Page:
A new book has an intimate look at day-to-day family life in Orange during World War I from first-hand accounts. Carrie Joiner Woliver of Houston and a graduate of Stark High School, has published "The Train Stopped in Orange." She used the diaries of her grandparents, Will and Pearl Joiner, to write the book. Woliver will be at the Old Orange Cafe Saturday from 4 to 6 p.m. to sign copies, which will be available for $10. Woliver found four diaries from 1917-18 in things left when her mother died. She was fascinated by the diaries and knew she needed to put together the stories. The Joiners lived at 1204 Pine, two houses from the railroad tracks and one block from the Southern Pacific Railroad Depot on Green Avenue. "That was the center of action for anybody to travel from town to town," she said. Good roads didn't exist and everyone went to the depot.

The diaries include stories about her grandparent's horse and buggy, plus their first purchase of an automobile. "There's a funny story about my grandfather going to get his first car. He saved $800 to get it," she said. She also learned how the term "joy riding" developed. The people fortunate to own a car would pick up their friends and family for a "joy ride" around town or the countryside as a type of recreation.

They didn’t have TV or radio, but the theater was popular. Woliver said her grandparents went to The Princess Theater which featured silent films and lots of live entertainment. She found a diary entry about the famous comedian and silent film star Fatty Arbuckle coming to town.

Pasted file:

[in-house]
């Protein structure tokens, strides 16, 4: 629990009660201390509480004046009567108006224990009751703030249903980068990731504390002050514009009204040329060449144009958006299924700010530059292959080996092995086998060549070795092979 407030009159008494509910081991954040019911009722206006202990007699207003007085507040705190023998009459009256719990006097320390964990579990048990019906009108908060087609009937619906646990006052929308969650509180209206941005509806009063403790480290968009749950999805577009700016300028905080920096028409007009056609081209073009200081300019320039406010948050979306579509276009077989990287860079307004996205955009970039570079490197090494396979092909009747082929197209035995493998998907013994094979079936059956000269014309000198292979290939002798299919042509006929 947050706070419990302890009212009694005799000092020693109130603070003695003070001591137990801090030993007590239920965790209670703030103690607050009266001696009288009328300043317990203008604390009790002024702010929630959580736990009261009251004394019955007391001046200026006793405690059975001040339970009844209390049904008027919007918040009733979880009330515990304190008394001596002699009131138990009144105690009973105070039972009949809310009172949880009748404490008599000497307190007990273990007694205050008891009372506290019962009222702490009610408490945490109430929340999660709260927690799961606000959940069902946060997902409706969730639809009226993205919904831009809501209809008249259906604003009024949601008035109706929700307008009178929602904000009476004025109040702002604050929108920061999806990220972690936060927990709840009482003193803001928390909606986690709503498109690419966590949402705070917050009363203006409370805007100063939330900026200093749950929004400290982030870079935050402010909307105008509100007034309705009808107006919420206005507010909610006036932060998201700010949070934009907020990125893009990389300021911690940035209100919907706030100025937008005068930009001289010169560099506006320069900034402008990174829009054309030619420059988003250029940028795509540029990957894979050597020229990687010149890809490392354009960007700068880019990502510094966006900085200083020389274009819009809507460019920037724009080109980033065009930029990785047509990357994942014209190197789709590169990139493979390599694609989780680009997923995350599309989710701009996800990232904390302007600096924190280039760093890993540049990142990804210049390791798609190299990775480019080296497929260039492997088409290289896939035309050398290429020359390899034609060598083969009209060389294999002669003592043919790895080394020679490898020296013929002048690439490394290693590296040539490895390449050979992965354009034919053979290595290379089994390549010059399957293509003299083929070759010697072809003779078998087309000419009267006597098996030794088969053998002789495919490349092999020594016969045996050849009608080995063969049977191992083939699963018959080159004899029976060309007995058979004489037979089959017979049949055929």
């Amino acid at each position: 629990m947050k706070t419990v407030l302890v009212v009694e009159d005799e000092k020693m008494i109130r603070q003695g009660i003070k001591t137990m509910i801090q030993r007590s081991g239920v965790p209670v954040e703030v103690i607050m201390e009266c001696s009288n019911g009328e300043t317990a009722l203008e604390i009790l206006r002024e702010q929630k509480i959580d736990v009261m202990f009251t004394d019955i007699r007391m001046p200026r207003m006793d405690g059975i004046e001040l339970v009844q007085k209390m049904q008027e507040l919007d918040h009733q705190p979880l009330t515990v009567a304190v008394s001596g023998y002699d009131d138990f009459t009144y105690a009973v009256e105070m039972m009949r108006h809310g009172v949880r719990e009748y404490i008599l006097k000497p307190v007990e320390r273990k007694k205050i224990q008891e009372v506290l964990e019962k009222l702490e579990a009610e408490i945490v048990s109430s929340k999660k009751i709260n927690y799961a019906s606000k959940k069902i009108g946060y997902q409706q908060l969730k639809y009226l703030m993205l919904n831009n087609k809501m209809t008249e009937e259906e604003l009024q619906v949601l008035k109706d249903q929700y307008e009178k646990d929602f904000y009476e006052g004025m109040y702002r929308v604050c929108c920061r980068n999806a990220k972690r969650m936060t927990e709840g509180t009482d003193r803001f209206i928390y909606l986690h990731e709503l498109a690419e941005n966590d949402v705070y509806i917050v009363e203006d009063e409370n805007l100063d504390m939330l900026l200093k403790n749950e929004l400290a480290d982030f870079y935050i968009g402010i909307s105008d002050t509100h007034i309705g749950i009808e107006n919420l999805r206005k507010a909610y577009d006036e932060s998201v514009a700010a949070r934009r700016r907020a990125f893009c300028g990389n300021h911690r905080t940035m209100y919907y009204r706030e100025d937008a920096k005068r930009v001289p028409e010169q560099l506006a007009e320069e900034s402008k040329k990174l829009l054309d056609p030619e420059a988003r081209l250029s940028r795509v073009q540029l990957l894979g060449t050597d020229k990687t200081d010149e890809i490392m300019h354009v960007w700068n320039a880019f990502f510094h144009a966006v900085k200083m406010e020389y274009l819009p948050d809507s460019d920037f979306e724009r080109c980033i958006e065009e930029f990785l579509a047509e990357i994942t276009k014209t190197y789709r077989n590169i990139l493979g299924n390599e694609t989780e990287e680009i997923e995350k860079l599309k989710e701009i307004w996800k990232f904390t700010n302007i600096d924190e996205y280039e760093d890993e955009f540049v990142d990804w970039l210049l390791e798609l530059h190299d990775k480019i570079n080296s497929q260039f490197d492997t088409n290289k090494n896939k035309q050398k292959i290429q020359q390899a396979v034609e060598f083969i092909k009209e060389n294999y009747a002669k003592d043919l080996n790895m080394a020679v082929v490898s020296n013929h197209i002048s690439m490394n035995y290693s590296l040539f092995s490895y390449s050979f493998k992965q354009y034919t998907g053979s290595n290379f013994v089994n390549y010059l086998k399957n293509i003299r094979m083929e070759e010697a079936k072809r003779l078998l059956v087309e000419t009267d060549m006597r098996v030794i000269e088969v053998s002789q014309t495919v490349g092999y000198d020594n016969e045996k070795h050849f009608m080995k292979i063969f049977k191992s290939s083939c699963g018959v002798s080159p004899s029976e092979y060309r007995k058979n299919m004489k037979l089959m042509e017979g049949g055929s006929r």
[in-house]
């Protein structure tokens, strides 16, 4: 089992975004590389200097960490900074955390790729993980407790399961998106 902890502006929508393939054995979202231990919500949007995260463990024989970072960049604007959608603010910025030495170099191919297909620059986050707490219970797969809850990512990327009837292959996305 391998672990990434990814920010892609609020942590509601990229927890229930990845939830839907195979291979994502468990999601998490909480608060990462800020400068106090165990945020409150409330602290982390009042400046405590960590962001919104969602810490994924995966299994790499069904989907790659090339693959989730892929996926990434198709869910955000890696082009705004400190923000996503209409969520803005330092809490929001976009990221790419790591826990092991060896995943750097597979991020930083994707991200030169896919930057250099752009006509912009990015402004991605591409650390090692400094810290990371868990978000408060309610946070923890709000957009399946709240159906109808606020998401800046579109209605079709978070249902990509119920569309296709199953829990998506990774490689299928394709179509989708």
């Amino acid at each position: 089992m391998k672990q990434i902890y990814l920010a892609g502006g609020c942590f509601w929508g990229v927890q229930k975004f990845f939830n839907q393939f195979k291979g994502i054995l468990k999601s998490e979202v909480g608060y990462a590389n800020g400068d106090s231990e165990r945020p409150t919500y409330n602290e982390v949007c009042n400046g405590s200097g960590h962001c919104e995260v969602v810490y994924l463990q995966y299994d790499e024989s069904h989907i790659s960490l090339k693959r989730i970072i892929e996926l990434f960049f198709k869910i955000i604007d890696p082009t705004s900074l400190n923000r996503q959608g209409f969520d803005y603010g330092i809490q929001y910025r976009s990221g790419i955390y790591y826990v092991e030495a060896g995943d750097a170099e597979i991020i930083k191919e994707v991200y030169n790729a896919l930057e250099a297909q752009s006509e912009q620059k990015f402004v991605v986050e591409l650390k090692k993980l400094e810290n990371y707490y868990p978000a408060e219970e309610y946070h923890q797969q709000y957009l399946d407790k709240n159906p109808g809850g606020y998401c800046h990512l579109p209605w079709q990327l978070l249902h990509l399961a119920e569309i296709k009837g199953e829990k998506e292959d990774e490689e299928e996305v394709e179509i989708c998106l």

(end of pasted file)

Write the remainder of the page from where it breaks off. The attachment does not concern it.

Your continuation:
Woliver’s family also liked to hunt and fish, especially fish. She said that love has spread through the generations. She and her children love to fish. She learned that almost a century ago, hunting and fishing were more than a past-time. “My grandfather put food on the table,” she said. He would catch fish or shoot ducks and the game was immediately cleaned and cooked for the supper table.

The years of the diary cover the period when the United States joined into the fight of World War I. Pearl Cottle Joiner, Woliver’s grandmother, came from a large family. Three of Pearl’s brothers went to France to fight. They returned after the war ended, but Woliver is still curious about what they did in the war. “It was a challenge to find out what happened,” she said. She got in touch with a cousin who knew that one of the brothers stayed in Paris to take courses paid by the government and had a French girlfriend. During the two years of the diaries the world went through the pandemic Spanish flu. Will Joiner caught the disease and survived. The book includes his illness.

Woliver is a 1959 graduate of Stark High and has included her memories of growing up in Orange during the 1950s, the days of poodle skirts and petticoats. Her parents were J.D. and Katherine Joiner and they lived on the corner of Cherry and 14th streets. The book includes lots of photographs and some copies of faded newspaper clippings. She still has a number of classmates living in Orange and hopes they’ll drop by the book-signing and reception. The event is open to the public. “I know anyone who loves Orange history and the 1950s will love it,” she said.

-Margaret Toal, KOGT-